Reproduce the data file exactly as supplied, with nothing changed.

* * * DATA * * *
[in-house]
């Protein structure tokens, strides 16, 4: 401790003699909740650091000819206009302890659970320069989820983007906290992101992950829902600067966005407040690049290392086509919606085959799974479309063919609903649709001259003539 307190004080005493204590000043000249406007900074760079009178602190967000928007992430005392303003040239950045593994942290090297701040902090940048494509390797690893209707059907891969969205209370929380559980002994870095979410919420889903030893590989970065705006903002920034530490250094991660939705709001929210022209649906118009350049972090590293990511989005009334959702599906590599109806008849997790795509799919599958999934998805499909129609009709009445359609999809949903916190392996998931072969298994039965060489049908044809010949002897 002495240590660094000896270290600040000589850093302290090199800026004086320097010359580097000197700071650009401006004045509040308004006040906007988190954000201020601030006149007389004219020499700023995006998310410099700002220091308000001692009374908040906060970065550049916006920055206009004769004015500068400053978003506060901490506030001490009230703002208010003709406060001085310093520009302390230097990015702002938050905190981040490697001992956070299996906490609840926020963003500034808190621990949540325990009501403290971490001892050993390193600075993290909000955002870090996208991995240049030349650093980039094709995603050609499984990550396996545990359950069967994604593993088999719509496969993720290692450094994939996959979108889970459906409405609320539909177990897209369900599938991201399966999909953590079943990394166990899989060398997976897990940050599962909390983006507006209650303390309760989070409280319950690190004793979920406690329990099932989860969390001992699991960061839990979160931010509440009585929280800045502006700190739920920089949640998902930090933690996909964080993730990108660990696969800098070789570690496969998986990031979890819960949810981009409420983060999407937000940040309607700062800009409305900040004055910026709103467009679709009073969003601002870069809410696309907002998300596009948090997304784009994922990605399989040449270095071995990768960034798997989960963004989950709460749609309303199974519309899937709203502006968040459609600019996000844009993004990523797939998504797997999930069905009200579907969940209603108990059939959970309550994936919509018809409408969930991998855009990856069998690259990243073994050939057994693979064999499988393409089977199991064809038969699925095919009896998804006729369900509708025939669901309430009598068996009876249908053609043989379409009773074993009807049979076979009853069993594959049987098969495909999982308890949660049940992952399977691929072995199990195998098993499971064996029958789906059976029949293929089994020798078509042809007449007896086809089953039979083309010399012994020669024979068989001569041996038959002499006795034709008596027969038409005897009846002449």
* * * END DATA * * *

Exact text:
[in-house]
């Protein structure tokens, strides 16, 4: 401790003699909740650091000819206009302890659970320069989820983007906290992101992950829902600067966005407040690049290392086509919606085959799974479309063919609903649709001259003539 307190004080005493204590000043000249406007900074760079009178602190967000928007992430005392303003040239950045593994942290090297701040902090940048494509390797690893209707059907891969969205209370929380559980002994870095979410919420889903030893590989970065705006903002920034530490250094991660939705709001929210022209649906118009350049972090590293990511989005009334959702599906590599109806008849997790795509799919599958999934998805499909129609009709009445359609999809949903916190392996998931072969298994039965060489049908044809010949002897 002495240590660094000896270290600040000589850093302290090199800026004086320097010359580097000197700071650009401006004045509040308004006040906007988190954000201020601030006149007389004219020499700023995006998310410099700002220091308000001692009374908040906060970065550049916006920055206009004769004015500068400053978003506060901490506030001490009230703002208010003709406060001085310093520009302390230097990015702002938050905190981040490697001992956070299996906490609840926020963003500034808190621990949540325990009501403290971490001892050993390193600075993290909000955002870090996208991995240049030349650093980039094709995603050609499984990550396996545990359950069967994604593993088999719509496969993720290692450094994939996959979108889970459906409405609320539909177990897209369900599938991201399966999909953590079943990394166990899989060398997976897990940050599962909390983006507006209650303390309760989070409280319950690190004793979920406690329990099932989860969390001992699991960061839990979160931010509440009585929280800045502006700190739920920089949640998902930090933690996909964080993730990108660990696969800098070789570690496969998986990031979890819960949810981009409420983060999407937000940040309607700062800009409305900040004055910026709103467009679709009073969003601002870069809410696309907002998300596009948090997304784009994922990605399989040449270095071995990768960034798997989960963004989950709460749609309303199974519309899937709203502006968040459609600019996000844009993004990523797939998504797997999930069905009200579907969940209603108990059939959970309550994936919509018809409408969930991998855009990856069998690259990243073994050939057994693979064999499988393409089977199991064809038969699925095919009896998804006729369900509708025939669901309430009598068996009876249908053609043989379409009773074993009807049979076979009853069993594959049987098969495909999982308890949660049940992952399977691929072995199990195998098993499971064996029958789906059976029949293929089994020798078509042809007449007896086809089953039979083309010399012994020669024979068989001569041996038959002499006795034709008596027969038409005897009846002449």